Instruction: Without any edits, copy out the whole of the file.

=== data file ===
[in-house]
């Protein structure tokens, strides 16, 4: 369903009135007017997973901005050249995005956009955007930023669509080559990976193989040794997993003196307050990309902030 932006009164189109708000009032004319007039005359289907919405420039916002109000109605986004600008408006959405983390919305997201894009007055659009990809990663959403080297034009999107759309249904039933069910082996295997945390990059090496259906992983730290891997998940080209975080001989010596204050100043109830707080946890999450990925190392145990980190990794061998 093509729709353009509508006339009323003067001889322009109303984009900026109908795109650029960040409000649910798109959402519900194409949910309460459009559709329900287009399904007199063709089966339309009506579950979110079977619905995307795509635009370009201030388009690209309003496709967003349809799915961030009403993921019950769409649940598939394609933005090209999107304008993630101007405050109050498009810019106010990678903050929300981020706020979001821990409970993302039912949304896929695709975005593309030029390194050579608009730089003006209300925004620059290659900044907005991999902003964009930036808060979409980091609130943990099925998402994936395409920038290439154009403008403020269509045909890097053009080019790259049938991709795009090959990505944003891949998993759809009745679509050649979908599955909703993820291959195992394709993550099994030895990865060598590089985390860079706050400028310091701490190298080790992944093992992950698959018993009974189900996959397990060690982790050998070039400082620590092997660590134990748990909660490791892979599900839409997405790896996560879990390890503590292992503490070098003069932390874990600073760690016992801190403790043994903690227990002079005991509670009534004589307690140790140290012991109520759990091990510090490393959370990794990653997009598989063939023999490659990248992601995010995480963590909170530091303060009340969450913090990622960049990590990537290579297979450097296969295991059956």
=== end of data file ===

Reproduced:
[in-house]
């Protein structure tokens, strides 16, 4: 369903009135007017997973901005050249995005956009955007930023669509080559990976193989040794997993003196307050990309902030 932006009164189109708000009032004319007039005359289907919405420039916002109000109605986004600008408006959405983390919305997201894009007055659009990809990663959403080297034009999107759309249904039933069910082996295997945390990059090496259906992983730290891997998940080209975080001989010596204050100043109830707080946890999450990925190392145990980190990794061998 093509729709353009509508006339009323003067001889322009109303984009900026109908795109650029960040409000649910798109959402519900194409949910309460459009559709329900287009399904007199063709089966339309009506579950979110079977619905995307795509635009370009201030388009690209309003496709967003349809799915961030009403993921019950769409649940598939394609933005090209999107304008993630101007405050109050498009810019106010990678903050929300981020706020979001821990409970993302039912949304896929695709975005593309030029390194050579608009730089003006209300925004620059290659900044907005991999902003964009930036808060979409980091609130943990099925998402994936395409920038290439154009403008403020269509045909890097053009080019790259049938991709795009090959990505944003891949998993759809009745679509050649979908599955909703993820291959195992394709993550099994030895990865060598590089985390860079706050400028310091701490190298080790992944093992992950698959018993009974189900996959397990060690982790050998070039400082620590092997660590134990748990909660490791892979599900839409997405790896996560879990390890503590292992503490070098003069932390874990600073760690016992801190403790043994903690227990002079005991509670009534004589307690140790140290012991109520759990091990510090490393959370990794990653997009598989063939023999490659990248992601995010995480963590909170530091303060009340969450913090990622960049990590990537290579297979450097296969295991059956």